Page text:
- N. N. Light
Mr. Darcy’s Inadvertent Bride by @reginajeffers is a Stress Busting Festival pick #regency #histfic
Mr. Darcy’s Inadvertent Bride: A Pride and Prejudice Vagary
Regency romance; Austenesque; clean romance; historical fiction
Love or Honor or Both? Miss Elizabeth Bennet cannot quite believe Lieutenant George Wickham’s profession of affection, but young ladies in her position do not receive marriage proposals every day, and she does find the man congenial and fancies she can set him on the right path. However, the upright, and, perhaps uptight, figure of another man steps between them and sets her world on its head. When Fitzwilliam Darcy spots Miss Elizabeth Bennet slipping from the Meryton Assembly to follow a man who favors George Wickham into the darkness, he must act. Although he has not been properly introduced to the young woman, he knows Wickham can be up to no good. Later, when he discovers the lady in London and searching for Wickham, Darcy does the honorable thing and assists her. Yet, when they are discovered alone in her uncle’s house, the pair find themselves being quickstepped to the altar for all the wrong reasons. Can they find happiness when they are barely speaking acquaintances?
“Miss Elizabeth,” he said with a bow of respect. “Imagine encountering you in London.” Darcy filled his eyes with the woman’s unconventional beauty. Like it or not, he was more than a bit glad to have the opportunity to speak to her again.
“Mr. . . . Mr. Darcy.” She appeared as surprised by their meeting as was he, for he had thought the only opportunity he would have to see her again would be at Bingley’s wedding, but only if she had avoided Mr. Wickham. “I hope this finds you well, sir.”
“Very well, Miss Elizabeth. And you?” This conversation was becoming more awkward by the second.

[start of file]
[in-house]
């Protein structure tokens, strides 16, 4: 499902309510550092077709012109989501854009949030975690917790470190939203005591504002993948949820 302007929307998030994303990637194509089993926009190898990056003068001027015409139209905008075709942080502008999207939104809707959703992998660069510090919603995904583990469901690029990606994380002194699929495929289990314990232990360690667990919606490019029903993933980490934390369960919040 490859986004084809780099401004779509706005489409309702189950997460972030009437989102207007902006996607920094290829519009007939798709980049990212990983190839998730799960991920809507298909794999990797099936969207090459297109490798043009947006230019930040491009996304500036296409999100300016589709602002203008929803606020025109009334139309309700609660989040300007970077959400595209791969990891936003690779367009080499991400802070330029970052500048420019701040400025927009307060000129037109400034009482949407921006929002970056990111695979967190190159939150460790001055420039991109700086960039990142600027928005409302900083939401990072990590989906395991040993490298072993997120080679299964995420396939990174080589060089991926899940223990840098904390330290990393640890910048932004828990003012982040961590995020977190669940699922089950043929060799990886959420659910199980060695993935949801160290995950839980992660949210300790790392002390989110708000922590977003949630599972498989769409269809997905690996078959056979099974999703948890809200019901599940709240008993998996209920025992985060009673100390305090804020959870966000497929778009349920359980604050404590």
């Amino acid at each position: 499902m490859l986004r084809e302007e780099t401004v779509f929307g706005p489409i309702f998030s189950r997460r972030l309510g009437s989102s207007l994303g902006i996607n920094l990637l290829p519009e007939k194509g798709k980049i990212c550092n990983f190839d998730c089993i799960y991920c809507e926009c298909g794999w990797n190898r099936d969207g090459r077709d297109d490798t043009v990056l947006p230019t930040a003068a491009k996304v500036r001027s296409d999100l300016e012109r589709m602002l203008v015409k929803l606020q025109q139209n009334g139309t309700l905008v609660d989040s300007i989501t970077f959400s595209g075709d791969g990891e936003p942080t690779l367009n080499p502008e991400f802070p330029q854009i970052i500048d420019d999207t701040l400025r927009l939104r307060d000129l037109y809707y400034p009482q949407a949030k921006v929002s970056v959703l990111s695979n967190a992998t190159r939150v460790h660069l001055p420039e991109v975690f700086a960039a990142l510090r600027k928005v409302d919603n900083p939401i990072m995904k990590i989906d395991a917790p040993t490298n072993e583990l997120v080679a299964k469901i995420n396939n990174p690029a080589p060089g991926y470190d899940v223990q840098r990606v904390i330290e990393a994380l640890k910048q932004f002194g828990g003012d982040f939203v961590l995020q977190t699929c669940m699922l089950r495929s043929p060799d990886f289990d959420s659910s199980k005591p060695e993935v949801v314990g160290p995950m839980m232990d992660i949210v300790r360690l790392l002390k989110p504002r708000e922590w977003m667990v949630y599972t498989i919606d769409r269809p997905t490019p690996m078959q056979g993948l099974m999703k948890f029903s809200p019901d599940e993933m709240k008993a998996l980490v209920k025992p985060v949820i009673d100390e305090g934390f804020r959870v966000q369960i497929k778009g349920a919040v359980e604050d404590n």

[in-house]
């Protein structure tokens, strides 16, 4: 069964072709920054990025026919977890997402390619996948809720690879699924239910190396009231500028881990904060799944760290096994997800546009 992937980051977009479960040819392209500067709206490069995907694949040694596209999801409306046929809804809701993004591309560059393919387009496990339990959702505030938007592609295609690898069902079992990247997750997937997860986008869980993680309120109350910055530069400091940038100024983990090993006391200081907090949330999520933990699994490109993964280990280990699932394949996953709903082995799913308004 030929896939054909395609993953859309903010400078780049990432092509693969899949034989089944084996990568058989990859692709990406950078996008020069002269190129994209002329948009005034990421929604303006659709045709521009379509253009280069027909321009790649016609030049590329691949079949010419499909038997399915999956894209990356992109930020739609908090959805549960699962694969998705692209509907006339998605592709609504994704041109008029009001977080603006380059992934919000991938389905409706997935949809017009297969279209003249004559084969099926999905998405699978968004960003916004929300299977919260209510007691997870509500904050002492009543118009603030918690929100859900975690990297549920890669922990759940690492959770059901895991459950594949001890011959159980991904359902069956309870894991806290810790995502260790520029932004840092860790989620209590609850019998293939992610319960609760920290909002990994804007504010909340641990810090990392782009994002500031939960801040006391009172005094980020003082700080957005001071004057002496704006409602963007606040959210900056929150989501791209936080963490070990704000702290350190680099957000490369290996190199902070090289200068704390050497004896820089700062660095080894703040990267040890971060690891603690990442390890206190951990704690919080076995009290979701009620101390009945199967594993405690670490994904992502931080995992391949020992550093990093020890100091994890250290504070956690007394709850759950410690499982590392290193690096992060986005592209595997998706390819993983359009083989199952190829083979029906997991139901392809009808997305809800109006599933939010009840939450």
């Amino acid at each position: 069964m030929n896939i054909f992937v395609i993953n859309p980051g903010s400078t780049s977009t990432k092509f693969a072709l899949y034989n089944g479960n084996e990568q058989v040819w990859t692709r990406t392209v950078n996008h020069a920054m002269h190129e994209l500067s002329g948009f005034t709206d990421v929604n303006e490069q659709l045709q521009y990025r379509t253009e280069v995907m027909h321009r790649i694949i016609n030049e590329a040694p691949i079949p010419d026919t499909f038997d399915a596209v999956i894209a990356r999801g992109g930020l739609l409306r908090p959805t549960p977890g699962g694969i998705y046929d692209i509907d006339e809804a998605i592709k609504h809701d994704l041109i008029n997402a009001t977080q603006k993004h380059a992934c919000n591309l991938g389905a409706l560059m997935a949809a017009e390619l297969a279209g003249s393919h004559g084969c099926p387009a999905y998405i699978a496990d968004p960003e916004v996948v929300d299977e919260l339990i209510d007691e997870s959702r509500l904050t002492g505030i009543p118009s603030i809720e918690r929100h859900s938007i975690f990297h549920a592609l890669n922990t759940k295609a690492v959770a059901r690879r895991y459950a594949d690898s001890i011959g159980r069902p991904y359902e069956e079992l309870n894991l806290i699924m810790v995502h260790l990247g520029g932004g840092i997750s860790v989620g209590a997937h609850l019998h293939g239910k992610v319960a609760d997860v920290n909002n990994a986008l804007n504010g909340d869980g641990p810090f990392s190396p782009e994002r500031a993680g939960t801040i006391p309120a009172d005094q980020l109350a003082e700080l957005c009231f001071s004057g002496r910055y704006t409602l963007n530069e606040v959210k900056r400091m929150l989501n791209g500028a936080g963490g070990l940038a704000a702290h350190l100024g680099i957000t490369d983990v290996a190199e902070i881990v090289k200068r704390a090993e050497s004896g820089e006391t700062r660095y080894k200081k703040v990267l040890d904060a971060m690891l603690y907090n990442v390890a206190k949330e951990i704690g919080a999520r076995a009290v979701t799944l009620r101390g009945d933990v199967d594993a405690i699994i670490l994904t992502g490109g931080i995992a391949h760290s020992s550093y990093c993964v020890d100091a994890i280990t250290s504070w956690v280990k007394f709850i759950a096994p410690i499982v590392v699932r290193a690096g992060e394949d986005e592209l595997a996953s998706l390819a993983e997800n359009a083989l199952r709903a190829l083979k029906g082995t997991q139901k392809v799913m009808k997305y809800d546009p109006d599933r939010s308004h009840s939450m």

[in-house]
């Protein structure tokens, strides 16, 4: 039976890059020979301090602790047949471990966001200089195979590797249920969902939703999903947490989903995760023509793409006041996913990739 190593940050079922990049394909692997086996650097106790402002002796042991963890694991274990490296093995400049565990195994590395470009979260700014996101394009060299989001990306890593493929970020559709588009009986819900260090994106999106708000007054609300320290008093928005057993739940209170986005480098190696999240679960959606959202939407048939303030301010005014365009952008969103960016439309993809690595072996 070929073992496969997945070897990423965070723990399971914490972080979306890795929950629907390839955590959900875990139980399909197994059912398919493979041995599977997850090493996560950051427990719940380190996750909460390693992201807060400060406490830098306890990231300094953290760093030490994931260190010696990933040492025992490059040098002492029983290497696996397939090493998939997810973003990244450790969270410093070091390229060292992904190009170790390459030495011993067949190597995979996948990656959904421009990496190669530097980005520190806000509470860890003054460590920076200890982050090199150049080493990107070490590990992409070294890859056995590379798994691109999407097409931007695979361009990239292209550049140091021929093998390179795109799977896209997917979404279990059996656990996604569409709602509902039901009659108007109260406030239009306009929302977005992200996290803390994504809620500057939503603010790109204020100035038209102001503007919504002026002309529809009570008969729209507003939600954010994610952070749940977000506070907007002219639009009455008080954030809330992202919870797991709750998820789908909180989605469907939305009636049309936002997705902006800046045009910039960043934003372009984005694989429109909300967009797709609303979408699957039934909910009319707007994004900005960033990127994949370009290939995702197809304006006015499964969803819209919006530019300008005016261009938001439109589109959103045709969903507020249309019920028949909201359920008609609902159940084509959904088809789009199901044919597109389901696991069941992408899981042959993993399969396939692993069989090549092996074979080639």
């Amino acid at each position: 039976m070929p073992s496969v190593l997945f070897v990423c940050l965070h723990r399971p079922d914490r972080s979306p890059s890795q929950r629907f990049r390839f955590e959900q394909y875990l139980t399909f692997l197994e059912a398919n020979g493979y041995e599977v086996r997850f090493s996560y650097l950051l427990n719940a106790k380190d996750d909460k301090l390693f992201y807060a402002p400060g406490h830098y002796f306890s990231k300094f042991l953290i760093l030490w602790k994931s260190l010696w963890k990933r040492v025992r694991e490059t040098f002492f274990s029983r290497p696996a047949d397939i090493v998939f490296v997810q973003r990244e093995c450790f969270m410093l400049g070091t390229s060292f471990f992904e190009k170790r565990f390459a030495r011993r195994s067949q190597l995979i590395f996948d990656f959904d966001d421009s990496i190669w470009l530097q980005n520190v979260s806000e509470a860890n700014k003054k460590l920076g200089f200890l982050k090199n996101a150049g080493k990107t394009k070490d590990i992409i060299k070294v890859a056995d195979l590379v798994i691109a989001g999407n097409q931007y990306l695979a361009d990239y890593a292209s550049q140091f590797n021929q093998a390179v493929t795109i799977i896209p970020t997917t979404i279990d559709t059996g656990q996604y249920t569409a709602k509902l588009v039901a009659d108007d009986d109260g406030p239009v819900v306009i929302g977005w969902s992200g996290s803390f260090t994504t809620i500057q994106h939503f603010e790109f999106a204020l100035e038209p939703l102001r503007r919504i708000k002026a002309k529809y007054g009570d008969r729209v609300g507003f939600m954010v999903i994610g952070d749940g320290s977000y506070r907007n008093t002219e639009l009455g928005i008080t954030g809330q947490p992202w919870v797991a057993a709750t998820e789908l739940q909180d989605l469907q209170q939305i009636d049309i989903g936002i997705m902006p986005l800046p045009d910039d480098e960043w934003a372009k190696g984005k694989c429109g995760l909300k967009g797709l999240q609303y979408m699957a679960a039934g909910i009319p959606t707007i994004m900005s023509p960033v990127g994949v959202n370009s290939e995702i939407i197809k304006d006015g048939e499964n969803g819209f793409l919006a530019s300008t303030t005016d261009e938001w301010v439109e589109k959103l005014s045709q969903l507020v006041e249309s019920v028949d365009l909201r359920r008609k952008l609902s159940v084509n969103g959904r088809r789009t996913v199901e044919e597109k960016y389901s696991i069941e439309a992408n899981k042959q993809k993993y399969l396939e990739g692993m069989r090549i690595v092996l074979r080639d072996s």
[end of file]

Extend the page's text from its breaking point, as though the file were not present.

People streamed around them on both sides, but Darcy made no effort to remove from the way. “What brings you to London?” He glanced up to notice no servant awaited her. “Pardon my impertinence, ma’am, but I pray you are not out without a maid or one of your father’s footmen to aid you. Is Mr. Bennet in London on business?”
“You ask a grand number of questions, sir,” she said in obvious irritation, “for someone I barely know.”
Darcy forced himself not to flinch from her intended insult. “I do apologize, Miss Bennet. If you are alone,” he said softly, not really knowing how to speak to such a fiery woman, “I would gladly serve as your escort. I cannot, in all good faith, allow you to proceed alone. London is a very dangerous city, even in some of the better neighborhoods.”
He knew she studied him for the truth in his words, for a frown formed on her forehead. “I would be glad of your assistance, sir,” she repeated dutifully. “However, I feel it necessary to make you aware my mission in London involves learning of Mr. Wickham’s whereabouts.”
Mr. Wickham’s name on her tongue was like a blow to his heart, but, beyond stiffening briefly, he managed to ask, “Have you reunited with Mr. Wickham?”
A scene from his youth flashed before Darcy’s eyes. Sweet Marjorie Thistle, a girl Darcy had favored for nearly a year, stood before him and confessed her preference for his long-time companion, George Wickham. Later, her father had approached his own dear parent, along with the elder Mr. Wickham, to explain how Miss Thistle was with child. Likely suspecting the worst, Wickham had disappeared for several months, and Mr. Thistle begged both Darcy’s father and old Wickham for redress. Other than some money, there was nothing to be done to save the girl’s reputation, for no one claim knowledge of Wickham’s whereabouts. Darcy looked upon Miss Elizabeth again and prayed she had not followed Miss Thistle’s road to shame.
“I have not,” she admitted in apparent reluctance, and Darcy said a private prayer of thanksgiving.